(3)(A) For principal transactions, except as provided below, report each purchase and sale transaction separately and report the number of shares and the price. For principal transactions which are executed at a price which includes a mark-up, mark-down or service charge, the price reported shall exclude the mark-up, mark-down or service charge. Such reported price shall be reasonably related to the prevailing market, taking into consideration all relevant circumstances including, but not limited to, market conditions with respect to the security, the number of shares involved in the transaction, the published bids and offers with size at the time of the execution (including the reporting firm's own quotation), the cost of execution and the expenses involved in clearing the transaction.

Example:

BUY as principal 100 shares from another member at 40 (no mark-down included);

REPORT 100 shares at 40.

Example:

BUY as principal 100 shares from a customer at 397/8 which includes a 1/8 mark-down from prevailing market at 40;

REPORT 100 shares at 40.

Example:

BUY as principal 100 shares from a customer at 39.90 which includes a $0.10 mark-down from prevailing market at 40;

REPORT 100 shares at 40.

Example:

SELL as principal 100 shares to a customer at 401/8, which includes a 1/8 mark-up from the prevailing market of 40;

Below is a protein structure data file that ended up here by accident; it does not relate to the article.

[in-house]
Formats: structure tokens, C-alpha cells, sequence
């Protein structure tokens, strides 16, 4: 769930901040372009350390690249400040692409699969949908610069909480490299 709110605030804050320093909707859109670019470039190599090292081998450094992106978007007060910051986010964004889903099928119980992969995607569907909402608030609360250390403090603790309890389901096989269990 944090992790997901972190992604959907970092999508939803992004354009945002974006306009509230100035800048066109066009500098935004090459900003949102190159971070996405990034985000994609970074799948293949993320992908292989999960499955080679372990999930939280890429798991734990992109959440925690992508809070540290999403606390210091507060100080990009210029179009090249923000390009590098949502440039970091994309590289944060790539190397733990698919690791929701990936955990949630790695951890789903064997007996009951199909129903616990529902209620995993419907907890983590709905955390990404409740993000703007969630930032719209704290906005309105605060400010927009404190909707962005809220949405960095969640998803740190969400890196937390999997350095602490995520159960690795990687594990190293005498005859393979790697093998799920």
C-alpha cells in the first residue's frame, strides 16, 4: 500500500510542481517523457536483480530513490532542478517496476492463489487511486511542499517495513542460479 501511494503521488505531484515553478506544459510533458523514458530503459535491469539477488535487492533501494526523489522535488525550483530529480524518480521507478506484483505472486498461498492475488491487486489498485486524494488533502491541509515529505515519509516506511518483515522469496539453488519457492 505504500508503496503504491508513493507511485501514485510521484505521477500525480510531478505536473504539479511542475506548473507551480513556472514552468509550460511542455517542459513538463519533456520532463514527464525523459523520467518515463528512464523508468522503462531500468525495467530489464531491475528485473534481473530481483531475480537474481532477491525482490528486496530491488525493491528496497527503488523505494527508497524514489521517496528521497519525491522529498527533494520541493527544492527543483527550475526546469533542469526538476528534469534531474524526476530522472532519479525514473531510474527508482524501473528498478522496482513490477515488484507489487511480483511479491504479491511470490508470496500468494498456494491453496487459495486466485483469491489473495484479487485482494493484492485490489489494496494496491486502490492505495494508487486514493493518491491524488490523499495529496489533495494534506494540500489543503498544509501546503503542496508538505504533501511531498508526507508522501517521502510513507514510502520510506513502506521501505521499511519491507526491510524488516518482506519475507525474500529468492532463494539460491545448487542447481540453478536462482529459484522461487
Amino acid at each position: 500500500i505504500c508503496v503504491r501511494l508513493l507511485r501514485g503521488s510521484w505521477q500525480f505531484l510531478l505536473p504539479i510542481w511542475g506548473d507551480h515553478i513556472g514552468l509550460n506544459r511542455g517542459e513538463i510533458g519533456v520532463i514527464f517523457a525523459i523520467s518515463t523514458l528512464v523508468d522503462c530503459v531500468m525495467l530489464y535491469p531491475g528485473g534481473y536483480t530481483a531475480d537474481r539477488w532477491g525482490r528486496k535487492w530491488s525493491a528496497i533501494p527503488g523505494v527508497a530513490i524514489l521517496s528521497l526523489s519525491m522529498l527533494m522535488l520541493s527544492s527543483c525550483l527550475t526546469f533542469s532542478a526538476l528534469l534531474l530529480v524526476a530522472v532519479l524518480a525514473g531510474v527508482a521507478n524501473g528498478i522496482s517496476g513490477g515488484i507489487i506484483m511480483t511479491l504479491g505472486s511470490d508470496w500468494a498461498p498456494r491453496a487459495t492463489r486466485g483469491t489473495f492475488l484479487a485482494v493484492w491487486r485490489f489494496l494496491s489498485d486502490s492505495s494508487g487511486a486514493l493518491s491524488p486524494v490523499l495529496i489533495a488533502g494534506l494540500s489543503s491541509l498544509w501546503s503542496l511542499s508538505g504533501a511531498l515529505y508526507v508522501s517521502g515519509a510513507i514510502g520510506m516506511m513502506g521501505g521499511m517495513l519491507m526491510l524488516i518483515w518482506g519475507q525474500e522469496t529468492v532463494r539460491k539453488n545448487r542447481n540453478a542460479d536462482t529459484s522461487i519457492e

REPORT 100 shares at 40.

Example:

SELL as principal 100 shares to a customer at 40.10, which includes a $0.10 mark-up from the prevailing market of 40;

REPORT 100 shares at 40.

Example:

BUY as principal 10,000 shares from a customer at 393/4, which includes a 1/4 mark-down or service charge from the prevailing market at 40;

REPORT 10,000 shares at 40.

Example:

BUY as principal 10,000 shares from a customer at 39.75, which includes a $0.75 mark-down or service charge from the prevailing market of 40;

REPORT 10,000 shares at 40.

(B) No Change.

(e) through (f) No Change.

* * * * *

II. Self-Regulatory Organization's Statement of the Purpose of, and Statutory Basis for, the Proposed Rule Change

In its filing with the Commission, Nasdaq included statements concerning the purpose of and basis for the proposed rule change and discussed any comments it received on the proposed rule change. The text of these statements may be examined at the places specified in Item IV below. Nasdaq has prepared summaries, set forth in sections A, B, and C below, of the most significant aspects of such statements.

A. Self-Regulatory Organization's Statement of the Purpose of, and Statutory Basis for, the Proposed Rule Change

1. Purpose

On June 8, 2000, the Commission ordered the exchanges and the NASD to submit a decimal pricing phase-in plan no later than July 24, 2000. Under the Plan, the NASD is to fully convert the Nasdaq market to decimal pricing no later than April 9, 2001. Before full implementation, Nasdaq is also to commence a decimal pricing pilot program for 10-15 Nasdaq issues on or before March 12, 2001. Recently, Nasdaq also determined to add a second decimal phase-in of approximately 100+ additional Nasdaq securities on March 26, 2001.

In preparation for decimal pricing, the NASD proposes to amend certain of its rules that contain fractions through the addition of language and decimal-based values so as to govern trading activity in securities that transition from fractional to decimal pricing under the Plan. After Nasdaq's full implementation of decimal pricing, Nasdaq will automatically remove, where appropriate, any remaining fractional references in its rules.[3]